Drop Racism and Eat Local Chinese, British Food Critic Says

Sun Minghai (2nd R, front), member of the Chinese Cuisine Association and Ulla Liukkonen (1st R, front), Chairwoman of Finnish Chef Association, prepare dinner during Finland Chinese Food Night at the Main Post Office Restaurant in Helsinki, Finland, on Oct. 14, 2019. (Photo by Matti Matikainen/Xinhua)

LONDON (Xinhua) — A British writer and food critic on Sunday expressed his solidarity with the local Chinese community, dismissing racial discrimination linked to coronavirus.

Jay Rayner, a journalist, writer and restaurant critic, visited Chinese restaurant Four Seasons located in London’s Chinatown and published a review in The Observer newspaper.

“This is a review with a simple message: go and support your local Chinese restaurant. Go show them that ethnicity is not a marker for disease,” he said, adding that it was also “an act of solidarity with Britain’s Chinese community which has suffered via misplaced racist fear over coronavirus.”

The 53-year old writer noticed that Gerrard Street in Chinatown was “sparsely populated” and chairs and tables in the restaurants “sit forlorn and empty,” as the fear over COVID-19 has impacted badly the business of the Chinese restaurants, although the “nasty virus has broken out in a city 5,500 miles (about 8,851 km) away from London.”

“I’ve never seen it like this before,” he wrote. “There are reports of abuse on the streets, of Asians being shunned on public transport. Across the Chinese restaurant sector, business is down. The mother of one Anglo-Chinese friend calls it ‘health-linked racial discrimination.’ It doesn’t matter what excuse you choose for your racism. It’s still racism.”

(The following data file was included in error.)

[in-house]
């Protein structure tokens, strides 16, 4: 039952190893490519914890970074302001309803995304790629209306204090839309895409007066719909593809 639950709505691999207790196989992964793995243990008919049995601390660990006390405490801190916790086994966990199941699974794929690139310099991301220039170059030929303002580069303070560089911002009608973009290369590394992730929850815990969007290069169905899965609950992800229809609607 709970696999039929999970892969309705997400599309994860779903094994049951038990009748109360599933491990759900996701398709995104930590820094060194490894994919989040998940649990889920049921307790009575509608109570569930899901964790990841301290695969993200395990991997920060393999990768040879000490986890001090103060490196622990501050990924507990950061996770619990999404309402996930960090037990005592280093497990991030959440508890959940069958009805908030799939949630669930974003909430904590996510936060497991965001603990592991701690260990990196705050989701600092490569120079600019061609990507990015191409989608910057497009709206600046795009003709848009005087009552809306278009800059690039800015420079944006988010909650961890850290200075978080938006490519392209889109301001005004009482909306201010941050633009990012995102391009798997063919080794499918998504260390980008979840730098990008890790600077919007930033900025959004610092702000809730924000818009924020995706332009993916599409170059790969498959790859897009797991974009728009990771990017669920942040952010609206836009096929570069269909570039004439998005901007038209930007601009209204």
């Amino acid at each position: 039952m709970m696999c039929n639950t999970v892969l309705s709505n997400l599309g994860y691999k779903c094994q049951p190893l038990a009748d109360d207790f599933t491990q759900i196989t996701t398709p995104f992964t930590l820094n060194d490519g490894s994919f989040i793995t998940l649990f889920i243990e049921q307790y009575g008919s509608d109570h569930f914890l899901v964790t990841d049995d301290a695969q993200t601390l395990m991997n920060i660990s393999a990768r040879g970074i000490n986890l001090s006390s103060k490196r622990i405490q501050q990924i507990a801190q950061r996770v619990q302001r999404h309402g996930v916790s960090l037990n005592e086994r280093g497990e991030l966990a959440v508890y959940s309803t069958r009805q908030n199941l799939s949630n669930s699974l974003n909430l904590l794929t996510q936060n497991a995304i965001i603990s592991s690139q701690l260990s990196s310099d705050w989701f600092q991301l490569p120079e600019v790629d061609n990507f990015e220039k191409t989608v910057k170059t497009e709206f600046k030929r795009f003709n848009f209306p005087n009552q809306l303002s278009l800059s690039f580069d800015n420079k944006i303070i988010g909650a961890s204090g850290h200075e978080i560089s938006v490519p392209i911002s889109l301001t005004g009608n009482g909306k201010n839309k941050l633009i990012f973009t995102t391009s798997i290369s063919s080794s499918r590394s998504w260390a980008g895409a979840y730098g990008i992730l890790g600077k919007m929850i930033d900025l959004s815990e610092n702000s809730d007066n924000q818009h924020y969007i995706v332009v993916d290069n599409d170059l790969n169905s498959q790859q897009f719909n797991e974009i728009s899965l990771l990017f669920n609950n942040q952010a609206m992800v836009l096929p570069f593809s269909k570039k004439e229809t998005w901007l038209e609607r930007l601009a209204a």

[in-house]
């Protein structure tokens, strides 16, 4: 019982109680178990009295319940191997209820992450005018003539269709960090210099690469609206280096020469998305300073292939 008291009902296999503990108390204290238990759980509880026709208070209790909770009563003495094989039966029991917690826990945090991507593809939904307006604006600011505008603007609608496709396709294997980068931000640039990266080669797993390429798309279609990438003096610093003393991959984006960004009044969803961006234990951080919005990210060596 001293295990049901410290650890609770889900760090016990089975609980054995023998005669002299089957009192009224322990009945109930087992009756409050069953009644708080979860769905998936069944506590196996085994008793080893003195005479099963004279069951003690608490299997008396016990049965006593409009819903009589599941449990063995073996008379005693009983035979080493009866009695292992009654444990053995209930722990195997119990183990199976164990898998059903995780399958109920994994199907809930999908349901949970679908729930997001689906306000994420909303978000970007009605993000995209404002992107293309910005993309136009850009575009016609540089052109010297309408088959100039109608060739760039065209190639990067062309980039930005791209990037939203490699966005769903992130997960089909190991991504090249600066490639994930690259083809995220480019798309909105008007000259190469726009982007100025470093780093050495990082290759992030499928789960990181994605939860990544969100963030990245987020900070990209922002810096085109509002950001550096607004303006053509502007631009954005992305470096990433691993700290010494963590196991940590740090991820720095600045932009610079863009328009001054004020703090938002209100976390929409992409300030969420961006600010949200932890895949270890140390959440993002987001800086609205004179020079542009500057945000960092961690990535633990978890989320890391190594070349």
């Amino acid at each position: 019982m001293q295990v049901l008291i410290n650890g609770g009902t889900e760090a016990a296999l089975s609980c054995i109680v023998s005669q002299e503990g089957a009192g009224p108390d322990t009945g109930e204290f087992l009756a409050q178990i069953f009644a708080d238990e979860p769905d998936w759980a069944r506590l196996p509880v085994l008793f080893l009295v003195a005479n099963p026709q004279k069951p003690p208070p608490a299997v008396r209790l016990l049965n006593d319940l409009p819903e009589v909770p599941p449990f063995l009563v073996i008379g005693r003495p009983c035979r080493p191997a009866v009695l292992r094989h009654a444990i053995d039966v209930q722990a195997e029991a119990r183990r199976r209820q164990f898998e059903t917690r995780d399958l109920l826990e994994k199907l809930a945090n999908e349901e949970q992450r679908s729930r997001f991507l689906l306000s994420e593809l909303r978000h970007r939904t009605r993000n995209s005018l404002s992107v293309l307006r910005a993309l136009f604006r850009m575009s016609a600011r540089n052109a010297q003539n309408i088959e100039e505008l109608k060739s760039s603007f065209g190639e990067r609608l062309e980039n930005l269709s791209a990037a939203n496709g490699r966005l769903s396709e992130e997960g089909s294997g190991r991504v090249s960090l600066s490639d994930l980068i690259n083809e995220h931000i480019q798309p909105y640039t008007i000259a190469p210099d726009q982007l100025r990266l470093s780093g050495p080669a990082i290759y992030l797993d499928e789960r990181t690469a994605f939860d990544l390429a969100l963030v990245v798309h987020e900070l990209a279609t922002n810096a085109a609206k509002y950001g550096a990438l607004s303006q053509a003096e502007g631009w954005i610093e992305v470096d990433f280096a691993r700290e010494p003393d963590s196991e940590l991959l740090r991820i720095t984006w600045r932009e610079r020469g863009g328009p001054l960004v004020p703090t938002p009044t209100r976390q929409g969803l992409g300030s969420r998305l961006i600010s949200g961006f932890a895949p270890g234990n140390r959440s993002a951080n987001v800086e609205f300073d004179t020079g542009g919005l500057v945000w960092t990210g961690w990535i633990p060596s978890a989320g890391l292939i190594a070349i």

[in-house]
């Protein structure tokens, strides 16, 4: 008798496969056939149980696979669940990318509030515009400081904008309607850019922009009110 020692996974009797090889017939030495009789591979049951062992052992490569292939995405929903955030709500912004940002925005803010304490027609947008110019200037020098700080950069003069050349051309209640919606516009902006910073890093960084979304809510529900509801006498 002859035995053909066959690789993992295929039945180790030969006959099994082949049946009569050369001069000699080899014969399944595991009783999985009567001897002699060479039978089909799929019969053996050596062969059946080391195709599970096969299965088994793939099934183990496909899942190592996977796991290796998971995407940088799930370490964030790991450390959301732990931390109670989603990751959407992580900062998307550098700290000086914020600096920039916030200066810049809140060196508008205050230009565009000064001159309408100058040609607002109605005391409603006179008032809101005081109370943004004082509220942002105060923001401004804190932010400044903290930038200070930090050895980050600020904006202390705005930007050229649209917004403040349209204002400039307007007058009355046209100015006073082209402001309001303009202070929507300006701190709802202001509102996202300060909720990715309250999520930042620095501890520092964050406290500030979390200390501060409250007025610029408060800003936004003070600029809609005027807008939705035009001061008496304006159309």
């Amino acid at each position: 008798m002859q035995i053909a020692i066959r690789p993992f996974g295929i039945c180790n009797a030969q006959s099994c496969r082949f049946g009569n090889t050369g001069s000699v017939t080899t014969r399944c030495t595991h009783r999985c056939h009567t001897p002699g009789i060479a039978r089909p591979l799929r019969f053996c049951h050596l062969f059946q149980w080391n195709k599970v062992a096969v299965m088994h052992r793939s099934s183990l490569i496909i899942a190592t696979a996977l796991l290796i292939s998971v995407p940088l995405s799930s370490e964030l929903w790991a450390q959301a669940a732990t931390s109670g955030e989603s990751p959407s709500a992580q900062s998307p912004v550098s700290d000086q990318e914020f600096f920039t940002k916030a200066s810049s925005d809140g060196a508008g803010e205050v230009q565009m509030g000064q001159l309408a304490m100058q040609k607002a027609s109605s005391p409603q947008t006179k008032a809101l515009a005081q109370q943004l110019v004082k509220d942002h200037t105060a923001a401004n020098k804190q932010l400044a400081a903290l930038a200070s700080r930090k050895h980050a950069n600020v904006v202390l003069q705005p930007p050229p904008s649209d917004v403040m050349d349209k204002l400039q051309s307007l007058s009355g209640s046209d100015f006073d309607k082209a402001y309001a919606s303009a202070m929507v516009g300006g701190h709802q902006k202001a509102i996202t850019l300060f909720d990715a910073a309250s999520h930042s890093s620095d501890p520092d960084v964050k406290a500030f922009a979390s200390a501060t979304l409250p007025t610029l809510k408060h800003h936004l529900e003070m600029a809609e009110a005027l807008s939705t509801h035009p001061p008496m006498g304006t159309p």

People watch the Chinese Lunar New Year parade in Manhattan’s Chinatown of New York City, the United States, Feb. 9, 2020. (Xinhua/Li Muzi)

As a regular customer, Rayner said he did not need to visit Four Seasons to write about it.

“But this is an act of solidarity that also gets me roast duck,” he said.

“The opening up of China has brought us the country’s thrilling variety from Sichuan to Shanghai, from Hunan to Xinjiang and back again,” Rayner said at the end of his review, adding that he was staggered to see that the once mainly Cantonese Chinatown has grown from “a tiny cluster to a vast district apparently representing all the provinces.”


“Britain’s Chinese restaurant offering is more diverse and exciting than it’s ever been. Please go and eat in one. Now,” he concluded.

Responding to Rayner’s review, one person wrote on Twitter: “I’m baffled people would avoid Chinese restaurants in London for the coronavirus … you’ve definitely inspired me to go ASAP.”

“Such an excellent and timely review. So shameful that some people are avoiding our wonderful Chinese restaurants for the silliest of reasons,” another tweeted.